Irrigation in spinach farming: – Irrigation in spinach farming should be given based on soil (moisture holding capacity) and climatic conditions. Irrigate the spinach plant field immediately after sowing the spinach seeds. Provide subsequent irrigations at an interval of 3 to 4 days during summer and 6 to 8 days during winter. However, rainy season crop does not require much irrigation.
Intercultural operations in spinach farming: – In spinach farming, hand weeding is essential to control weed apart from giving 3 to 4 hoeing. This process also helps in loosening the soil for proper aeration.
Pests and diseases in spinach farming: – Well, as spinach is a leafy vegetable, there can be many varieties of pests and disease can attack the spinach crop. The following are the common pests and disease found in spinach faming.
Anthracnose: Mall water-soaked spots on spinach leaves which enlarge and turn tan or brown in color with a papery texture; if infection is severe, lesions may coalesce and cause severe blighting.
Control measures: Only plant seed from disease free plants: avoid sprinker or overhead irrigation where possible.
Damping off & root rot: Poor germination rate of spinach seeds: death of newly emerged seedlings; stunted, yellow plants, particularly lower leaves; poor growth, wilting and collapse of older plants; roots may be water-soaked and discolored brown or black necrotic lesions may girdle tap roots.
Control measures: Plant spinach in well draining soils; carefully manage irrigation to avoid saturating soil; use seed that has been treated with fungicide; better to avoid planting spinach successively in the same land.
Downy mildew: Initial symptoms of the disease are yellow spots on cotyledons and leaves which enlarge over time and become tan in color with a dry texture; purple fungal growth is present on the underside of leaves; severe infestations can result in curled and distorted leaves.
Control measures: spinach varieties should be resistant to the disease; application of appropriate fungicides can help to protect the plant it applied before infection starts.
Fusarium wilt: Yellowing of older leaves; plants reaching maturity early; premature death of plant; reduced seed production or death of plant before seed production takes place; vascular system of older plants may have a dark discoloration; seedlings may develop symptoms similar to damping off where cotyledons wilt and seedling dies; black lesions may be present on roots.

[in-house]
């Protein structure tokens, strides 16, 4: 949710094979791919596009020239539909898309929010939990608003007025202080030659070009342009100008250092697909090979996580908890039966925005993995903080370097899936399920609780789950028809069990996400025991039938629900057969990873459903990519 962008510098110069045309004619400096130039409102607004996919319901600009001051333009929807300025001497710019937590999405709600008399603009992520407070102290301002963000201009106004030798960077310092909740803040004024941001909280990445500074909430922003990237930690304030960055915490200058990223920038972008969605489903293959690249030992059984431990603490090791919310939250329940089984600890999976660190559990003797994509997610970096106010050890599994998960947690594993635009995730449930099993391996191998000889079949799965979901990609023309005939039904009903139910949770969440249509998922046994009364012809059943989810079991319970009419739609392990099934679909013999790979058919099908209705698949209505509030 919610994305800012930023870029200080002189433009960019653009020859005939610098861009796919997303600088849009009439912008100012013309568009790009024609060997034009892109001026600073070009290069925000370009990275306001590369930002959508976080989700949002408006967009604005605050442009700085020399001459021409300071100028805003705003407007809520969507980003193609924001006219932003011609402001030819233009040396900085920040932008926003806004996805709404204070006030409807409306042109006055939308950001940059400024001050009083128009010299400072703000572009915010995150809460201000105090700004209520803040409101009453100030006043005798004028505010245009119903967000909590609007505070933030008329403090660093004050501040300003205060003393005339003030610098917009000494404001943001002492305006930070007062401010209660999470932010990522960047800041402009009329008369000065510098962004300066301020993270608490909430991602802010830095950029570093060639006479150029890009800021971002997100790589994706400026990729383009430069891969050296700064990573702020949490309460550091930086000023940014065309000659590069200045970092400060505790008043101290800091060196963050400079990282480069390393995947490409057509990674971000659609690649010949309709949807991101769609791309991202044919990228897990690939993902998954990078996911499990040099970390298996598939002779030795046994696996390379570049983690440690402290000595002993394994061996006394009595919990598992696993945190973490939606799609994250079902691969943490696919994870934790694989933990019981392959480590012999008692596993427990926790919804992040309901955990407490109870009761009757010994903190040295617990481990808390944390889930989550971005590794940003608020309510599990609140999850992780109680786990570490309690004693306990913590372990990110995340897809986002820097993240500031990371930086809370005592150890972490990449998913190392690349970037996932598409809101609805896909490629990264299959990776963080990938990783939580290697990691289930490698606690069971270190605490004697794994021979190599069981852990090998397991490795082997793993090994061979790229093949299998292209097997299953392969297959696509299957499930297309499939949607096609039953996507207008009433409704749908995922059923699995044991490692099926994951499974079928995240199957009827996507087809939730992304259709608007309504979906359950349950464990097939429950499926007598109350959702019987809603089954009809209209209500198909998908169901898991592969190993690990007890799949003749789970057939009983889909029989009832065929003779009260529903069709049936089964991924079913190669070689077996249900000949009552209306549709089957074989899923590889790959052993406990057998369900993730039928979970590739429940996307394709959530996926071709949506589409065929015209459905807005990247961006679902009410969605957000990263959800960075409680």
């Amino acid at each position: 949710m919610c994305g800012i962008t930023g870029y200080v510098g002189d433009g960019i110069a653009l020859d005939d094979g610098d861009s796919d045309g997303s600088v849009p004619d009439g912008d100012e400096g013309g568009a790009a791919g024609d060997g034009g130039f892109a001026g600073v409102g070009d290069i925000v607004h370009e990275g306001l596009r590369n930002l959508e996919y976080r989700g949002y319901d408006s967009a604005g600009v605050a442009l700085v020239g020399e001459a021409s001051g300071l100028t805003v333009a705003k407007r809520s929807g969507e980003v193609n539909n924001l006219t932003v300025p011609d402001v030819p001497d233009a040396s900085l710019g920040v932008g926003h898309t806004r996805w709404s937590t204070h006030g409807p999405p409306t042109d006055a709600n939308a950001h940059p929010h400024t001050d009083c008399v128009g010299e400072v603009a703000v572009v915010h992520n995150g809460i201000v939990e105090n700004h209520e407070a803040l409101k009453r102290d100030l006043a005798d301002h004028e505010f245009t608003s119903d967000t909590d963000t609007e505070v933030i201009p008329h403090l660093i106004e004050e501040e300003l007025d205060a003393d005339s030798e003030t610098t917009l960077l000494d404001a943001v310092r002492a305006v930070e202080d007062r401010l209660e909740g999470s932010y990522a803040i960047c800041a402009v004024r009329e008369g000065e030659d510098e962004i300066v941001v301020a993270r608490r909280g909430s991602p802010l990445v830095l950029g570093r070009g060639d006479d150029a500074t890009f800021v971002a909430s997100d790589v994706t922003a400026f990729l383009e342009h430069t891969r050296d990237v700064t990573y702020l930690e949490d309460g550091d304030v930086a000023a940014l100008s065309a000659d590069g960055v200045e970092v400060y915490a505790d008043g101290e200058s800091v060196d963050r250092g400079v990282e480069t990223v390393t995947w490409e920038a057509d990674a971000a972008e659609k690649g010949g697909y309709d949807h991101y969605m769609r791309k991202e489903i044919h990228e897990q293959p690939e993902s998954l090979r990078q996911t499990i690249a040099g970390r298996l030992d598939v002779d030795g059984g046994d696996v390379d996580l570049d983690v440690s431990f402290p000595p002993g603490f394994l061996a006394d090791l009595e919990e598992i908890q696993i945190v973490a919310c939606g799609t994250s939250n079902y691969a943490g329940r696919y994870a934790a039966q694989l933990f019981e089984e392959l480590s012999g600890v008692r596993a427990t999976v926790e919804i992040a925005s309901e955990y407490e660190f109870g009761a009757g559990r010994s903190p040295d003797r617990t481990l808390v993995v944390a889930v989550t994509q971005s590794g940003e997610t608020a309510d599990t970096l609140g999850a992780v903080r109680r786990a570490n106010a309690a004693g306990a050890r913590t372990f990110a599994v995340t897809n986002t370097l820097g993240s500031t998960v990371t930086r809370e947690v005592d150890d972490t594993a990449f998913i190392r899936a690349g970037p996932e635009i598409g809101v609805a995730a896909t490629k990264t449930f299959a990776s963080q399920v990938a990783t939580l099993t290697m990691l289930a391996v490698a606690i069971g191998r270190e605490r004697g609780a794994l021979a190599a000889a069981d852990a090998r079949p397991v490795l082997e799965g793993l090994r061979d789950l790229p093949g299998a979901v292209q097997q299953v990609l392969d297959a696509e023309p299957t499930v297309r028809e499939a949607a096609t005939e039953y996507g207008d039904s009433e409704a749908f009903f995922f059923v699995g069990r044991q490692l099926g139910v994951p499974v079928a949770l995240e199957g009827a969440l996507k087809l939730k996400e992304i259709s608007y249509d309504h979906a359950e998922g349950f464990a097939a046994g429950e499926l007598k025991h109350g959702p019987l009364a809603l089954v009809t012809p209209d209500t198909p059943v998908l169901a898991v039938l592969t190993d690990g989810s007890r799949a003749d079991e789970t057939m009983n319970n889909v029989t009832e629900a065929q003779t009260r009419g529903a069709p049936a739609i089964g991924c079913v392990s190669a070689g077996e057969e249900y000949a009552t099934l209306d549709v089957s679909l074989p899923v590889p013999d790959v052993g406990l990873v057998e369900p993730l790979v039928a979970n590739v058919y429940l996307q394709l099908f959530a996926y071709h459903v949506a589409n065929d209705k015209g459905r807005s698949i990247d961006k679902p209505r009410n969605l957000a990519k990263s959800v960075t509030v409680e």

Control measures: – Avoid planting spinach in soils known to be infested with fusarium. Planting early can help protect the seedlings from the disease due to lower soil temperatures which are less favorable to the pathogen; avoid water tress to plants during flowering and seed set.
White rust: – Yellow spots on upper side of leaves; dusters of white, blister-like pustules on underside of leaves which may spread to upper leaf surfaces in advanced stages of infection; infected plants show a loss of vigor and collapse if conditions are favorable to rapid disease development.
Control measures: – Some spinach varieties are more tolerant of the disease than others; where protective fungicide applications are used, appropriate cultural control methods should also be utilized to reduce the risk of the pathogen developing tolerance to fungicide.
Mosaic and other viruses: – Chlorotic leaves which may have necrotic spots, mosaic patterns or ring spots; leaves may be puckered and overall growth of plant is poor and stunted.
Control measures: Practice good weed management around the spinach plants; insecticide applications are generally not effective at preventing the disease but can prevent secondary spread to neighboring lands.
Aphids, Peach aphid, Potato aphid: – Small bodied insects on underside of spinach leaves which are usually green or yellow in color, but may be pink, brown red or black depending on species and host plant; if aphid infestation is heavy it may cause leaves to yellow, necrotic spots on leaves and/or stunted shoots; aphids secrete a sticky, sugary substance called honeydew which encourages the growth of sooty mold on the plants.
Control Measures: – If aphid population is limited to just a few spinach leaves or shoots then the infestation can be pruned out to provide control; check transplants for aphids before planting; use tolerant varieties if available.
Wire-worms:– If wireworms are known to be present in soil fallow field during summer and till frequently to reduce numbers; rotate to non-host crop where possible; avoid planting susceptible crops after a wireworm infestation on cereals without either fallowing of applying appropriate pesticide.
Harvesting in spinach farming: – Spinach will be ready for harvesting in an about 4 to 5 weeks after sowing of spinach seeds. Subsequent cutting should be taken at an interval of 20 to 24 days depending upon variety and season. It is recommended to harvest early in the morning because there is due on the crop. After harvesting spinach leaves should be washed off and trimmed. To market the spinach, the leaves should be graded and bunched based on quality.
Yield in spinach farming: – Well, crop yield depends on the variety and farm management practices. Usually, an average of 60 to 80 quintals of green leaves per hectare land can be expected in spinach farming.
Marketing in spinach farming: – Make the bundles and transport to local markets before they start producing seeds.